Government-run textile certification label The Green Button

Federal Development Minister Gerd Müller during a press conference on the Green Button
The Green Button is our sign for responsible manufacturing, because at the start of our products are people who must be able to earn a living from their work.
Gerd Müller German Development Minister

The government-run textile label, the Green Button, was initiated in September 2019 by the German Development Ministry. Its goal is to protect people and the environment throughout the textiles value chain – from the fibres to the clothes hanger.

Green Button
Still from the video 1 year Green Button

Get involved! External link

Work with us to make the textile supply chain sustainable! (in German)

The Green Button helps consumers find ethical textiles. The Green Button will be highly visible – in the form of a symbol – either on the price tag, on the product itself or on the packaging, therefore making it easy to spot.

If consumers see this label on a T-shirt, a pair of jeans, a rucksack or a bath towel, they can be sure that they are buying socially and ecologically produced textiles.


Who has already signed up to the Green Button?

Green Button – Good for people. Good for nature.
Green Button – Good for people. Good for nature.

There are already 66 companies (as at July 2021) that have items with the Green Button label in their range of products.

They include sports and outdoor brands, pioneers in sustainable production, family-run businesses and major retailers. The label has also been awarded to one non-German company, a Danish manufacturer of bed linens.

A full list of the companies can be found here (External link).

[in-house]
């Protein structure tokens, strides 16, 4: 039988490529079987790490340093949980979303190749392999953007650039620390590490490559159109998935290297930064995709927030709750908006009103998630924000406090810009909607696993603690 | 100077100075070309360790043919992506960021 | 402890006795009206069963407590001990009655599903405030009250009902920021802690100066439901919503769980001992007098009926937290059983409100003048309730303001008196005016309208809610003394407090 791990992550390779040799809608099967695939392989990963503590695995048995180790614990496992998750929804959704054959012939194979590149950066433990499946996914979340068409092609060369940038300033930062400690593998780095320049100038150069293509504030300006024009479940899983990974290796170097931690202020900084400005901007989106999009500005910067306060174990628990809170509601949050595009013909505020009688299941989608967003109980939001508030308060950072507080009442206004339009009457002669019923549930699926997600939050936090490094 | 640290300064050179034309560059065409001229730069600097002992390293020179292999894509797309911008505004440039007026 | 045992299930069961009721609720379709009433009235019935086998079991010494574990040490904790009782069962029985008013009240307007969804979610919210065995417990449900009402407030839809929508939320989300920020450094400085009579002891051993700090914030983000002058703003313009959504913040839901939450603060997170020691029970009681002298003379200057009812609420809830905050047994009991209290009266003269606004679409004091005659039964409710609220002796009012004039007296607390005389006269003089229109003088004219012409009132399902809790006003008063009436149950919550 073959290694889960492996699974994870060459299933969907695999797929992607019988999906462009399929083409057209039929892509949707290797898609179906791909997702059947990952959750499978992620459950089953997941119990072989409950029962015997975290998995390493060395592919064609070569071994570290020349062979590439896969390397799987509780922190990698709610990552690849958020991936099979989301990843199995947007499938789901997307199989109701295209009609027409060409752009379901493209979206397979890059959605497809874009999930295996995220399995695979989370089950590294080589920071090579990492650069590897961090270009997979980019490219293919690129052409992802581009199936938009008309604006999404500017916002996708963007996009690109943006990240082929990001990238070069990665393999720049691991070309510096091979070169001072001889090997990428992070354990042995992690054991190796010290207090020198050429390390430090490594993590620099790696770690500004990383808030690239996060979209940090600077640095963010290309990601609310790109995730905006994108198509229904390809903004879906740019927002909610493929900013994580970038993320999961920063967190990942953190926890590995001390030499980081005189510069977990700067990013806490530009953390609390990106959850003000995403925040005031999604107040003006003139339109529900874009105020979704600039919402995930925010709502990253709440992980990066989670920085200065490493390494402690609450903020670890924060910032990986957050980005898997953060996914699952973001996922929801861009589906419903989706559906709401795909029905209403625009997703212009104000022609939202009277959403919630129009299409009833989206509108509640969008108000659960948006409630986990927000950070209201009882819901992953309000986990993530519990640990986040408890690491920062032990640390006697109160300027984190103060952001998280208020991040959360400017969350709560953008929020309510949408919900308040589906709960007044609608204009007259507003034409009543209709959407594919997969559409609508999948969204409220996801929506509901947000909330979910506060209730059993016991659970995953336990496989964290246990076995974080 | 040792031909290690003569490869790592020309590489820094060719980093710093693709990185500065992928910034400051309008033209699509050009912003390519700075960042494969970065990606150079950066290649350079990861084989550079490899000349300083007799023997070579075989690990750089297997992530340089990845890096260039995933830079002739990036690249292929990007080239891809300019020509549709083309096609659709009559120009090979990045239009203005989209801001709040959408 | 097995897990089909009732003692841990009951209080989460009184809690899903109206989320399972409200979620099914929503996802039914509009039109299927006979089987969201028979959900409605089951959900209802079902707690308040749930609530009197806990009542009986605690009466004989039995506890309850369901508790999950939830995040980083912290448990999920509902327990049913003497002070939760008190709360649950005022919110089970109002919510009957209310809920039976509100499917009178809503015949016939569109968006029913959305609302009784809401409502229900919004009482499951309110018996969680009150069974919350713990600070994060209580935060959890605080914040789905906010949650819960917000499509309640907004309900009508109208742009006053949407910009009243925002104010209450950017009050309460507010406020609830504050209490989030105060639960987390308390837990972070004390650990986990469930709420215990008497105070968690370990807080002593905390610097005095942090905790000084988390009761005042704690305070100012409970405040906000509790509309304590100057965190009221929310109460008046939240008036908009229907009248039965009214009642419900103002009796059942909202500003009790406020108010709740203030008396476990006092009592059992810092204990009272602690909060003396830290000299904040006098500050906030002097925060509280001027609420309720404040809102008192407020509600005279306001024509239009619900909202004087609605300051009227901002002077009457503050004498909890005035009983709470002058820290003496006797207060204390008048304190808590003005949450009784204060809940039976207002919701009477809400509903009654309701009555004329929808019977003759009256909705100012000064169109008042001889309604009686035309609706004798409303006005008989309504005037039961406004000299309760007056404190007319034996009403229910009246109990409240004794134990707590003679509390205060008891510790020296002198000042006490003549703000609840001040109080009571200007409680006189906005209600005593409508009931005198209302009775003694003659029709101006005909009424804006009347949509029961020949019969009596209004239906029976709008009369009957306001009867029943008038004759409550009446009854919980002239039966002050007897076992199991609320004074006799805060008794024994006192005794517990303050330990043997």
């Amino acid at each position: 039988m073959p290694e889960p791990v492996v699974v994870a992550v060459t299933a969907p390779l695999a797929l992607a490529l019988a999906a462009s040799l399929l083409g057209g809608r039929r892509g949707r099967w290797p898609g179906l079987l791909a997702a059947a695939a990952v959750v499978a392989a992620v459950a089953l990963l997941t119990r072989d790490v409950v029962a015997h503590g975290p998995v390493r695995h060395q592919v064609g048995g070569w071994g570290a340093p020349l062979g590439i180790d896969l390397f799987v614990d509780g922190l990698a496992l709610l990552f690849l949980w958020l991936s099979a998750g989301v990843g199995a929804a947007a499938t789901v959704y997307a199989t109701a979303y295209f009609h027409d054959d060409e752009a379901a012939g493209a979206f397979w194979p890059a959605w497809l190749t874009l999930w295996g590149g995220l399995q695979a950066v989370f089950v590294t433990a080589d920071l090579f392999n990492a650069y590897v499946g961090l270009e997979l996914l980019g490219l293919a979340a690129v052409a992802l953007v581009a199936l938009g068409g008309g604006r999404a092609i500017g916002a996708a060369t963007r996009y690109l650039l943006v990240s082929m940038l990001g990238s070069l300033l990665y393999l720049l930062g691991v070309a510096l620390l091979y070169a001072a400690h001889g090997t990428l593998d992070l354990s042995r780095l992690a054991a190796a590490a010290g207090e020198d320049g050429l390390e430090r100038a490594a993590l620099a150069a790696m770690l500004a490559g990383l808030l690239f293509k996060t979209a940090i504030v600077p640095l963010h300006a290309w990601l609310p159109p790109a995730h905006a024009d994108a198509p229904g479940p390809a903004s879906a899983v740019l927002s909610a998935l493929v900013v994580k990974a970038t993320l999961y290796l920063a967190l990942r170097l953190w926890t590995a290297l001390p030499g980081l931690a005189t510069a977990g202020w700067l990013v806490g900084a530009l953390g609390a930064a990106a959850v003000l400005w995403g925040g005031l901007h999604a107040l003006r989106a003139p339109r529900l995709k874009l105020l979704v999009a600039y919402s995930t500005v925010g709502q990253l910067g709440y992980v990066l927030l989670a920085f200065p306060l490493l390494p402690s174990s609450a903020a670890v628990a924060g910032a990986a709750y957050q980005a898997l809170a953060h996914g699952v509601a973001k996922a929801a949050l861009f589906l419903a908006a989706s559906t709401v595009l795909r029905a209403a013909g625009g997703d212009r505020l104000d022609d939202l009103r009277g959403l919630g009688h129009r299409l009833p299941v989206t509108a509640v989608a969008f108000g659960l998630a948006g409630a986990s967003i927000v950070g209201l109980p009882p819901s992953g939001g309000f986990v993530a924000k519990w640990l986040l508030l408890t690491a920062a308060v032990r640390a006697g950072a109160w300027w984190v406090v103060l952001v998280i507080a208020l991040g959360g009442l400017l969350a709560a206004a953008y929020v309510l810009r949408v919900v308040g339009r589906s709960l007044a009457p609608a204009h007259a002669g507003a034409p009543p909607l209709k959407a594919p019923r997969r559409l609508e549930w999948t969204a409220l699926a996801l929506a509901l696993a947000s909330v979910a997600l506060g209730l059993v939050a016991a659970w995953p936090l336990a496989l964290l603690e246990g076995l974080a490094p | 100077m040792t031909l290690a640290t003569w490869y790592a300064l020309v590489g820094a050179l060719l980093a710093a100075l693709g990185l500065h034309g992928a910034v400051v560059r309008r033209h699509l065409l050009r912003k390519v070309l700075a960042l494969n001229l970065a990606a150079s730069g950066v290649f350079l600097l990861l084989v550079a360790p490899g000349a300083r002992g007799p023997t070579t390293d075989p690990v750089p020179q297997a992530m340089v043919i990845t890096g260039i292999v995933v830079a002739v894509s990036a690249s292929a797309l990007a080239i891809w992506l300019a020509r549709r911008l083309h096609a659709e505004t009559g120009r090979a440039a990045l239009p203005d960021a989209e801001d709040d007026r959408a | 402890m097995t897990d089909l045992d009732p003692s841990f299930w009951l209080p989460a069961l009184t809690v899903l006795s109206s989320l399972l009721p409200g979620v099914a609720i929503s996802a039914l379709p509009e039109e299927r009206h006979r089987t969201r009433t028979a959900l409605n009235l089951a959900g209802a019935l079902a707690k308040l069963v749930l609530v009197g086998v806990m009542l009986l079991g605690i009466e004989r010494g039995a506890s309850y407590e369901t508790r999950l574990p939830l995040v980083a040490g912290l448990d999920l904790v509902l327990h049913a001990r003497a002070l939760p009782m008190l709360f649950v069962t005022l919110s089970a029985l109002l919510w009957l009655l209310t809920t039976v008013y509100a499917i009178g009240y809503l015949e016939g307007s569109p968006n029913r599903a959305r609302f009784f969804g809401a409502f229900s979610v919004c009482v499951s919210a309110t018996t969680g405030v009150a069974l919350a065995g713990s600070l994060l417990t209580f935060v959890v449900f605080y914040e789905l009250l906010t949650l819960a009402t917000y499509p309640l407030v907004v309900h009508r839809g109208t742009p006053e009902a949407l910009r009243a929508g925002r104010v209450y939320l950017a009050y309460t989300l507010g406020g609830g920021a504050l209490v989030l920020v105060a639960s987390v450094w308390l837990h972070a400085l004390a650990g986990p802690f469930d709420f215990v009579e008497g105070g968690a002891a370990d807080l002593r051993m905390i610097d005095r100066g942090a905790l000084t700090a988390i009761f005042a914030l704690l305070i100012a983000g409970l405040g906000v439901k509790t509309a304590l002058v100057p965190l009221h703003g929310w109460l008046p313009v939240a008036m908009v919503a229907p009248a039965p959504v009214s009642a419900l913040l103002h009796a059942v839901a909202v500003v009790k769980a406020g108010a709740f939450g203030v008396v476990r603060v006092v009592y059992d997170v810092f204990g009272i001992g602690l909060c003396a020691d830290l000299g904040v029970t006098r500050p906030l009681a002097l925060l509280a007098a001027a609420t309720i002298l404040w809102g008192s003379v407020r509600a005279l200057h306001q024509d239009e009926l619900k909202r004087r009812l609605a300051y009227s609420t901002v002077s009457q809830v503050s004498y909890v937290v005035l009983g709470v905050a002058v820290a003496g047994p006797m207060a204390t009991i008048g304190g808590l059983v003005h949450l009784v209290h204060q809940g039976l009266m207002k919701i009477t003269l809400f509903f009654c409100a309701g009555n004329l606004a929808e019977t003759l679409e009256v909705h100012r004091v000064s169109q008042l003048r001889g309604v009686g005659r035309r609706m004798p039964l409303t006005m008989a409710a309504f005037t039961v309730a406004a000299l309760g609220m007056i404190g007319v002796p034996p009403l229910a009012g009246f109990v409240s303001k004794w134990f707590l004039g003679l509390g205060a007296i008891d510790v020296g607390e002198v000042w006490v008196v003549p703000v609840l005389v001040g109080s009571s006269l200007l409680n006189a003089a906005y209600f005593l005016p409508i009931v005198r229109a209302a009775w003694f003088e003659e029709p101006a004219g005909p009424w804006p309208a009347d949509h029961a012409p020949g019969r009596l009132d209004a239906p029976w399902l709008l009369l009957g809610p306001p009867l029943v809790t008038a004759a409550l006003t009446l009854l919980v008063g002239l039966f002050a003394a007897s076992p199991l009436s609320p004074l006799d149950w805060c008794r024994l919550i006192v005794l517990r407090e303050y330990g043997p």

How are consumers responding to the label? 

Towel with the Green Button label
Towel with the Green Button label

A representative survey carried out by the market research institute GfK in 2020 found that "the Green Button is set to become a success story."

  • 31 per cent of people in Germany know of the Green Button textile label, with that figure rising to 38 per cent among those with a special interest in fashion.
  • 70 per cent of those surveyed who know of the label think it is trustworthy.
  • 96 per cent are in favour of the German government monitoring compliance with social and environmental standards through a government-run label.

Sales

The Green Button
The Green Button

Just one year after it was introduced, the Green Button has already become established in the market – despite the COVID-19 crisis.

  • In 2020, almost 90 million textiles bearing the Green Button label were sold.
  • That is a market share of between 1.5 and three per cent. A respectable achievement in the midst of the COVID-19 crisis. For comparison: the German organic label achieved roughly two per cent in its first years. Today, everyone knows it.

What does the Green Button have to do with the supply chain law?

Federal Ministers Gerd Müller, Hubertus Heil and Peter Altmaier (from left) at a press conference on the supply chain law on 12 February 2021

“The companies participating in the Green Button certification scheme are showing that it can be done. At last, companies from all sectors are now required to ensure compliance with fundamental human rights standards such as the ban on forced or child labour throughout their supply chains.”

German Development Minister Gerd Müller

On 3 March 2021, the German Cabinet adopted the draft supply chain legislation.

What does the Green Button stand for?

Barbara Meier, textile ambassador for the Green Button and a former winner of the TV show Germany’s Next Topmodel